ROCK / Poor Jason, frozen in fame's headlights

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The Independent Culture
ALL IS quiet outside the Wembley Arena. Touts search in vain for someone to give tickets away to, and old burger cartons flap past like tumbleweeds. Things look bad for Jason Donovan. Take That have usurped his primary-school wall-chart pre-eminence, and Philip Schofield has waltzed off with his technicolor dreamcoat. But inside the auditorium, the signs are better. A fair crowd greets Jason with the noise of 10,000 seagulls in a box.

A fine evening should be guaranteed. There's still the odd decent tune left from the Stock Aitken and Waterman years, and there are always the cover versions. It doesn't have to matter that Jason is not a great dancer - he moves uneasily and relies too heavily on sprinting to the back of the stage and jumping back down again. Or that the band plays like Microdisney on an off night. Jason's public loves him so much it will even forgive him for singing his own songs.

Since he first won himself a timeshare apartment in the hearts of the nation as Scott Robinson in Neighbours, his vulnerability has been his greatest asset. Where Kylie pounced on the idea of herself as a popstar with the unseemly eagerness of a dingo claiming a discarded kebab, Jason has always been more of a wallaby, frozen in fame's headlights. It is hard not to find this endearing. When he introduces one of many turgid new numbers by saying, 'This song means a lot to me because of the lyrical content', it's hard to know whether to laugh or cry.

Unfortunately, in his determination to Mature As An Artist, Jason seems to have lost the ability to return the affection of his fans. His attitude towards them seems disapproving, as if he wanted them to be older - as if they were here for his benefit, not he for theirs. There is no video relay to enable those at the back to share in his artfully revealed stomach muscles, and he doesn't even pick anyone out of the crowd to dance with. A monster of defensive vanity, he seems to have been studying at the Chris Eubank school of stagecraft. Not until the encore, a brief but affecting trot through 'Any Dream Will Do', is any warmth allowed to surface. The crowd instantly turns to human vermicelli. This touching moment only throws the cold-heartedness of what has gone before into sharper relief.

Sonic Youth bridge the generation gap with better grace. 'I'm 33 years old,' their improbably lanky, tousled prime mover Thurston Moore tells the Brixton Academy, possibly underestimating, 'and this is a song I wrote about teenage sex education'. He and his wife, bassist and fellow rasper Kim Gordon, have certainly led from the front in this respect. The healthy degree of sexual integration at the cutting edge of American rock is largely down to their example.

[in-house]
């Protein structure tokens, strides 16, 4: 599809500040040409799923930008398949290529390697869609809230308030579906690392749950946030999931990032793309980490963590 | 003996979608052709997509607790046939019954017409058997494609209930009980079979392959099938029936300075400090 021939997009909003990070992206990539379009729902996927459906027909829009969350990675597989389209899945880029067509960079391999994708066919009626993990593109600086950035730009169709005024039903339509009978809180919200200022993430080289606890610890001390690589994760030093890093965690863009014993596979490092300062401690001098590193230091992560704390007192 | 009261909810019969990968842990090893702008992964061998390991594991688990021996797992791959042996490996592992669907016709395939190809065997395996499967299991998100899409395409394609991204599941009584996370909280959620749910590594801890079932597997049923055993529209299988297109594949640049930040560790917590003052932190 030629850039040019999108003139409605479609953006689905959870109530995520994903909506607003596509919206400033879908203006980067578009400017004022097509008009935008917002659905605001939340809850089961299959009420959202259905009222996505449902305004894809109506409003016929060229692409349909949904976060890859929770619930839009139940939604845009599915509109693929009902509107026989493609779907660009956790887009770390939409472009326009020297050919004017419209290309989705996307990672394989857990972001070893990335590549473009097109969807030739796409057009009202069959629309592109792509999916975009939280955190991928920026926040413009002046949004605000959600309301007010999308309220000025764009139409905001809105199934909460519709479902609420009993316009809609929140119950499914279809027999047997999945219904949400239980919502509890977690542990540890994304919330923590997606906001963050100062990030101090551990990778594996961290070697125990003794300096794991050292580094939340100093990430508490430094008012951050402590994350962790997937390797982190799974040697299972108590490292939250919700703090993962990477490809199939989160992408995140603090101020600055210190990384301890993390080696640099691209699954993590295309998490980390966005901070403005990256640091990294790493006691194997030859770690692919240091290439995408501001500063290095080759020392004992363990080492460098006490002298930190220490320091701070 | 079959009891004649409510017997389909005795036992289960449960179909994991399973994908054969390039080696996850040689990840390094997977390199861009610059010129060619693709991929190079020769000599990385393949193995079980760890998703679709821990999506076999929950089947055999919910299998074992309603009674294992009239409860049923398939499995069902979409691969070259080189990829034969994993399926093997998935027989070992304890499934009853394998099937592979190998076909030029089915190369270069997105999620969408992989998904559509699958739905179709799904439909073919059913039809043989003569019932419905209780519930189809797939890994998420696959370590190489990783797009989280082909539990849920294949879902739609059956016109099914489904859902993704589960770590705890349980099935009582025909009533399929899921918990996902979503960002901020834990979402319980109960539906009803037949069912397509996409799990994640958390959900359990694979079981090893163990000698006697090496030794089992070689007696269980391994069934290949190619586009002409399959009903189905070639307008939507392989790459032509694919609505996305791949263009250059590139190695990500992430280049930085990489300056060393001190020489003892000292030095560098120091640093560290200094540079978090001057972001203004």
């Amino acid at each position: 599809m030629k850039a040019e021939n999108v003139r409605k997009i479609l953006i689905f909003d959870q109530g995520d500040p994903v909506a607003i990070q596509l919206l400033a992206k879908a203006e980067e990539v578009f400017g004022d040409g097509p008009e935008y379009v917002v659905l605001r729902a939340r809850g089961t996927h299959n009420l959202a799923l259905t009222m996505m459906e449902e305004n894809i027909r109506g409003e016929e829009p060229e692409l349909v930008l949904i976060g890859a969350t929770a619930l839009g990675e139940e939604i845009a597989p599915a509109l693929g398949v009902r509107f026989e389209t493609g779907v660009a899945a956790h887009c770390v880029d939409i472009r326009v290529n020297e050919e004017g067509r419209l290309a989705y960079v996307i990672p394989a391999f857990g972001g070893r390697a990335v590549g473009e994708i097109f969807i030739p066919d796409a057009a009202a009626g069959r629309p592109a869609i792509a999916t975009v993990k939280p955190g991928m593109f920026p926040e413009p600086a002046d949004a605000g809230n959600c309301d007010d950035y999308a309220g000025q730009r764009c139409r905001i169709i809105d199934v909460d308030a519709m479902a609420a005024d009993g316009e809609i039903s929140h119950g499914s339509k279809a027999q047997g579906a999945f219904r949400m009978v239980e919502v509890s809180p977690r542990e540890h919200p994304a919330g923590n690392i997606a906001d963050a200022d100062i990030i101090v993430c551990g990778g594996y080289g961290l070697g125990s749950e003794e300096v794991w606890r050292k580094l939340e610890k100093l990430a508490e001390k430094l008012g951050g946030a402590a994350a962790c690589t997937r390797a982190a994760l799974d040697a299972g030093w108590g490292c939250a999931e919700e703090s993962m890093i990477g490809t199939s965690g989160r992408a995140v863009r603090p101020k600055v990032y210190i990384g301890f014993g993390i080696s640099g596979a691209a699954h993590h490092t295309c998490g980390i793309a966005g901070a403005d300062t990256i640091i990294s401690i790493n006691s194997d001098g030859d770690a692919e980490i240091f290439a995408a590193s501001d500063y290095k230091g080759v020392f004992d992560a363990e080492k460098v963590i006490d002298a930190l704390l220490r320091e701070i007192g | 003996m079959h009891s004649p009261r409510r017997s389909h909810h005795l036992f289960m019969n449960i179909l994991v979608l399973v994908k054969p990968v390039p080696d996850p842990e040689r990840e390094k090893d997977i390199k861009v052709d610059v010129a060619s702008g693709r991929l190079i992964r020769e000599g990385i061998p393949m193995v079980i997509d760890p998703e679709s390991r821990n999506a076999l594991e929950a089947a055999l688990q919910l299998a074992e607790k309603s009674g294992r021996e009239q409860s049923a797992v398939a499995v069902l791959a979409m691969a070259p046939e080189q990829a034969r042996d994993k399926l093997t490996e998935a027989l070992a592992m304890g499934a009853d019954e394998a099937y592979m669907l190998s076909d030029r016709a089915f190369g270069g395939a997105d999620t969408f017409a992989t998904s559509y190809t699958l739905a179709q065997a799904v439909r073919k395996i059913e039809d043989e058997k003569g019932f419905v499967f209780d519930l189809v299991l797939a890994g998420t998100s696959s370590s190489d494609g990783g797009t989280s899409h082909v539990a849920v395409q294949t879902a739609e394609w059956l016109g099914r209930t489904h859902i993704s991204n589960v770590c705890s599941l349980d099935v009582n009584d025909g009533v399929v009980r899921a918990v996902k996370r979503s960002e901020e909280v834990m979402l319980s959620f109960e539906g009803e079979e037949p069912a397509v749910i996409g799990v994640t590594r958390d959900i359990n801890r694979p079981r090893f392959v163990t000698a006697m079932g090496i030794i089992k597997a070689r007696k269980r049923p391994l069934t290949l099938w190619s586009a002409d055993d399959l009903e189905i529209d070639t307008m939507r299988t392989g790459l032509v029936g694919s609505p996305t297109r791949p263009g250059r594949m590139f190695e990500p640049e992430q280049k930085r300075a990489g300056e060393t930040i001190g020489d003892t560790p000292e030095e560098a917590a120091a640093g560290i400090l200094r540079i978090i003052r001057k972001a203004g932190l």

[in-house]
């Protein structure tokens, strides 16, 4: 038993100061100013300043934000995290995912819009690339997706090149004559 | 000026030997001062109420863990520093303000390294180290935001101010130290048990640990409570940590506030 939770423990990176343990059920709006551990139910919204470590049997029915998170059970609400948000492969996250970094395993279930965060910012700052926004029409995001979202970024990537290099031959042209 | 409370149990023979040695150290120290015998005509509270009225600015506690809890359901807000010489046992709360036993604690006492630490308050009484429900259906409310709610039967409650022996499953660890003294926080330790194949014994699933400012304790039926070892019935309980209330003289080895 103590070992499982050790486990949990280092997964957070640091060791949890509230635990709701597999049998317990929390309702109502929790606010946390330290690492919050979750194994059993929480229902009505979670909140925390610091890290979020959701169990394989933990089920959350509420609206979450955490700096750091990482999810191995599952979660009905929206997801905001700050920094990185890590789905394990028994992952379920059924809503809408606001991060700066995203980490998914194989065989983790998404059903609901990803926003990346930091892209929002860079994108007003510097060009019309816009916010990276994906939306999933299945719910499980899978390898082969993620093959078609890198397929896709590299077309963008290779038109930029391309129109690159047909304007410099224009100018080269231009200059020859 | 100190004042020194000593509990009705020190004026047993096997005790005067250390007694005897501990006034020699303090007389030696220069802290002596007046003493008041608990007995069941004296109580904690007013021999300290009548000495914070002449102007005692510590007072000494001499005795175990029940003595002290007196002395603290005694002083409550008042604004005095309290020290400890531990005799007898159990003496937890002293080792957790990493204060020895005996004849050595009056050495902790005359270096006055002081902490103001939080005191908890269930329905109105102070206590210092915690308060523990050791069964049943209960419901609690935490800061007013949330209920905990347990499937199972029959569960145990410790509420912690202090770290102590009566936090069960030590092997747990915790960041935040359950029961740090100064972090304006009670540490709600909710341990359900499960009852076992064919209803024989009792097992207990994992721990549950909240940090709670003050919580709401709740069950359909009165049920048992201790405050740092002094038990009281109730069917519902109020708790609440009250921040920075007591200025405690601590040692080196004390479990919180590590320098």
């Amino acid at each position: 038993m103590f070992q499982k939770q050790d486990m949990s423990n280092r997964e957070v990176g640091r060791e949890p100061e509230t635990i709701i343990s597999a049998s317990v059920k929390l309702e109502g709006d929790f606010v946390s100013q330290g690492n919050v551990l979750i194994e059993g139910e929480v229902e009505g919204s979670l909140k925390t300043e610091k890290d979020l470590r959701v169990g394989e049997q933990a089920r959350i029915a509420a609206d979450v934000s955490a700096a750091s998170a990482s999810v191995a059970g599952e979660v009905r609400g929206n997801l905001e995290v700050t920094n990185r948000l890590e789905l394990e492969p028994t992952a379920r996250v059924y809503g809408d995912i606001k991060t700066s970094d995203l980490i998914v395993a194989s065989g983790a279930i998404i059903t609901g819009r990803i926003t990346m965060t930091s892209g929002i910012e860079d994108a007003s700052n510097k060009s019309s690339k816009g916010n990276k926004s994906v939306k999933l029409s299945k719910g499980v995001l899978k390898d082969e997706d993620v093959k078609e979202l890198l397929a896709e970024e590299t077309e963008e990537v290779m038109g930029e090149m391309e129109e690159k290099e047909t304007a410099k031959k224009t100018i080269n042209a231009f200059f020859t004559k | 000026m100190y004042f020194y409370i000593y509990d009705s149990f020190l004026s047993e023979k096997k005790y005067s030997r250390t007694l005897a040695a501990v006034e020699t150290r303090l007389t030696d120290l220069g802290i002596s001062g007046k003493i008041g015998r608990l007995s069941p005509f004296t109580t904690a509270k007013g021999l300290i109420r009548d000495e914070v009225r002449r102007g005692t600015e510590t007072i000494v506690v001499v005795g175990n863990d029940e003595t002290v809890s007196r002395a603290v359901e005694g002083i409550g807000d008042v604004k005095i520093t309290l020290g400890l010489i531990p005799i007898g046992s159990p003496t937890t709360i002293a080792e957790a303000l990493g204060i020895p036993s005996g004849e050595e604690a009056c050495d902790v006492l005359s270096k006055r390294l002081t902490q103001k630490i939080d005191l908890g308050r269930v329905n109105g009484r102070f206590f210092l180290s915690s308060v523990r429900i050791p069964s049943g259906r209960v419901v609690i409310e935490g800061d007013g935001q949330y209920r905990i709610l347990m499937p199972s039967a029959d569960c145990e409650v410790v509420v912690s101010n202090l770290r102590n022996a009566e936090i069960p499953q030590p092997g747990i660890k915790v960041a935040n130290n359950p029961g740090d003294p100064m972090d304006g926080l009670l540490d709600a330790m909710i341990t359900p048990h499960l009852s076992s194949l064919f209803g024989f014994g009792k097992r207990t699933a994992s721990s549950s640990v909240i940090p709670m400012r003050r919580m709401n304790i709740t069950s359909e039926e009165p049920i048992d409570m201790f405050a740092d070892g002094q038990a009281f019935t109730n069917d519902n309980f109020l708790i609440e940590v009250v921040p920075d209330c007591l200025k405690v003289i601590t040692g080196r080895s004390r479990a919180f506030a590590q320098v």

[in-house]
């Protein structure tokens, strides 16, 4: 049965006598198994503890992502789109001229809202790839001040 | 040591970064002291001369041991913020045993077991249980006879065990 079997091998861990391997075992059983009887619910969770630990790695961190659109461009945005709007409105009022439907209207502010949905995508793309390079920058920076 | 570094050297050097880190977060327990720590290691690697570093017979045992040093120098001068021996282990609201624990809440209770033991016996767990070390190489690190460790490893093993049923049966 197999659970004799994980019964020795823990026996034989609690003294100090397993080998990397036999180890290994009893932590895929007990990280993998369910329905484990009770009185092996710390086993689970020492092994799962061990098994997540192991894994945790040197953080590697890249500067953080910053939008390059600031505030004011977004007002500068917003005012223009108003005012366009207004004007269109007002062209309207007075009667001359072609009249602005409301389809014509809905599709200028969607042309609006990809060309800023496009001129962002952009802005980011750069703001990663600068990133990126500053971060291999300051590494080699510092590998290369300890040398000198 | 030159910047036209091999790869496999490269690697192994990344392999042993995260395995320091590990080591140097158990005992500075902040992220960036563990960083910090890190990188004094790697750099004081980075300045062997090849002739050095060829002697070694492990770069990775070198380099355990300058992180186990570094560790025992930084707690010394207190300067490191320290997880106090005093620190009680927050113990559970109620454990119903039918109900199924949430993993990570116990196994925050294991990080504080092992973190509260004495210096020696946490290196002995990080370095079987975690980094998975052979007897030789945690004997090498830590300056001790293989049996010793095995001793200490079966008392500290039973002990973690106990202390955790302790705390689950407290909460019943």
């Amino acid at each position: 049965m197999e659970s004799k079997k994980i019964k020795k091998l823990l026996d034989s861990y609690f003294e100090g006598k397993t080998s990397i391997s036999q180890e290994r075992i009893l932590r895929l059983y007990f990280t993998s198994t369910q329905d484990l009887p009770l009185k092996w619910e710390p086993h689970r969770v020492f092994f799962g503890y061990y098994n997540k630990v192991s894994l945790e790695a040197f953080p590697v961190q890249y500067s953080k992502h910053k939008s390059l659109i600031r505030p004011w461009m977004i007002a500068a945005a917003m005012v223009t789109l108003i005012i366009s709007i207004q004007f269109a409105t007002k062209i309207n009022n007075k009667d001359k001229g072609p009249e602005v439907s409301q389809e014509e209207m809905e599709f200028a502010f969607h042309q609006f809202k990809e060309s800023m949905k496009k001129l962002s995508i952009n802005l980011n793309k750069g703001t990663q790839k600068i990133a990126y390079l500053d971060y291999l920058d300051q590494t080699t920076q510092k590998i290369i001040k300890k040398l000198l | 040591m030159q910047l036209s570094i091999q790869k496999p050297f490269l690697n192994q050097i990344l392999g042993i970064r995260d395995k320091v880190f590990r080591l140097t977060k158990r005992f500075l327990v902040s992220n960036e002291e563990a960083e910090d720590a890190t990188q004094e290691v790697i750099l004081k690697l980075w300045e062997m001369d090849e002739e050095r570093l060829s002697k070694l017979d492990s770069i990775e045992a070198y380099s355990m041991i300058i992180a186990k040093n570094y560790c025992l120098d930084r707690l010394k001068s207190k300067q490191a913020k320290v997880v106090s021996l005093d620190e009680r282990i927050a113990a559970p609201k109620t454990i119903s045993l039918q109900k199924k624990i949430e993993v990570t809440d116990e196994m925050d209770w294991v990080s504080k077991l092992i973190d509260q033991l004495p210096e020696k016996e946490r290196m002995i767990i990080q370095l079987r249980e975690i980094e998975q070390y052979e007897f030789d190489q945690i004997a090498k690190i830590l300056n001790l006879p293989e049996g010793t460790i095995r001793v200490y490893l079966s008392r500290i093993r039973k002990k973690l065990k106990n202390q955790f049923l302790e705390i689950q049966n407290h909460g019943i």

Established as they now are, there is still something puzzling about them - their avuncular interest in other bands, the almost academic detachment of their lyrics, and the physical intensity of their shows. Sonic Youth treat their guitars like percussive instruments. They can play a lot better now than they used to, but they are still happiest making giant booming sounds by gently bumping the backs of their guitar necks. The results can be a self- indulgent mess, but just as often they have a pristine beauty.

On a good night they are a match for anyone, but they are easily bored. Around the time of their breakthrough album, 1988's Daydream Nation, they seemed to lose interest completely, and for a while became really dull. But a real urgency pervades the crisp and crunching guitar work on their current album Dirty, and it's a shame they don't play the whole thing. On songs like 'Youth Against Fascism', 'Theresa's Sound World' and the magnificent 'Sugar Kane', they show a tighter grasp than ever of exactly what they are on about.

'None of the bands that have come along since have lasted for as long as the ones from the Sixties,' observes a chronologically spot-on Keith Richards aficionado, lucky enough to be down the front at the Town & Country Club. Well, give them time. When Keith cranks into his opening number, 'Take it so Hard' from Talk is Cheap, the first of his two solo albums, it is easy to forget that the Rolling Stones have not released a great album since 1972. His guitar, of course, sounds fine: he plays in slabs, but intricate slabs. And he was being rather hard on himself when he confessed recently, 'Singing I know about, though the voice I ruined'.

He looks pretty good too. Professional as he is, Keith is reckoned to be more animated when the cameras are on him; which they are tonight, but weren't at his semi-secret Marquee warm-up. He is certainly a strange and entertaining man to watch. His guitar seems to be playing him, rather than the other way round - leading him back and forth across the stage in artful patterns - and his face cracks repeatedly into a strange, simian grin.

Apart from a misguided attempt to broaden the musical base with some cod reggae, there is plenty to smile about. Robert Plant taps a foot committedly at the back of the hall, and Keith reclaims 'Gimme Shelter' from breakdown-service ads. His band, the tortuously named X-Pensive Winos, match his raddled sprightliness. The florid tones of the male and female backing singers complement his cryptic semi- whisper, and they take centrestage on a climactic 'Time is on My Side'. True for Keith, but not for the club, whose landlords have decided to close it down.

(Photograph omitted)

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